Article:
Of course, we must point out that any scholar going on any of the 24 hour news channels (or Comedy Central) shouldn’t expect to be received with any respect for critical nuance. That’s probably more of a statement about the journalistic torpor of our days than a commentary on the failures of scholarship. Long gone are the days when scholars would be interviewed by learned journalists who probed their insights and helpfully developed the discussion. This FoxNews interview is a blight on our culture and the interviewer misses the entire point. Since Foxnews has a history of failing to critically engage scholars, I simply think they don’t have much to offer in this conversation.

So, Who is More Qualified to Write on Jesus?

First, we must consider the qualifications (academically) of an author. No offense to my Christian brothers and sisters, but if you have a high school diploma with no additional undergraduate, graduate, or post-graduate study, you aren’t as qualified to write on Jesus as someone who has those degrees. Also, any of these degrees of diploma mill doesn’t qualify you either.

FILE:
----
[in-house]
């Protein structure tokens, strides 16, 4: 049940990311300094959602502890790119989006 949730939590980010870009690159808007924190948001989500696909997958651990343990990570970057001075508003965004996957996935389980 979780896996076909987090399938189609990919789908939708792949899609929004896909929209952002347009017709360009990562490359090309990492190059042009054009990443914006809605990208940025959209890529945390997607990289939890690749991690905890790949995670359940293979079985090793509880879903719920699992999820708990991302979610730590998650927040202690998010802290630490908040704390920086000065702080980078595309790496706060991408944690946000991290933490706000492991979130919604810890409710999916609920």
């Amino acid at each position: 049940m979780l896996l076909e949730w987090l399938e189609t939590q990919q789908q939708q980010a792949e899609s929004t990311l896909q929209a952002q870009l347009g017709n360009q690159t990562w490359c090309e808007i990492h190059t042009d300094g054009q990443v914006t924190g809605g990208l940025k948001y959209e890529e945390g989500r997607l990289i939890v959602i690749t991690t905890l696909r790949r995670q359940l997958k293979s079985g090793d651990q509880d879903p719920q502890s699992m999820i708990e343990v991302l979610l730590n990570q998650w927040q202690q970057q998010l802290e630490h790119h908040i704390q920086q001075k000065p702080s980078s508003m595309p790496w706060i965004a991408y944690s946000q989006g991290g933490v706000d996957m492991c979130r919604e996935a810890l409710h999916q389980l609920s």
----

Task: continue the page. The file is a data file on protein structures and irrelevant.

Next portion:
Second, just because someone is a Christian (including us terrible evangelicals) doesn’t mean our opinion is less suitable than a non-believer. If an evangelical has done the work their voice should be heard.

Third, just because someone isn’t a Christian who has the requisite academic work, doesn’t mean they are more worth hearing by the population at large. Critical inquiry demands peer review. It demands the qualified conversation of specialists who can review and consider the piece.

So finally, let those who choose to write on Jesus be subject to the process of answering the question about their credentials and then let their work stand (or fall) on its own.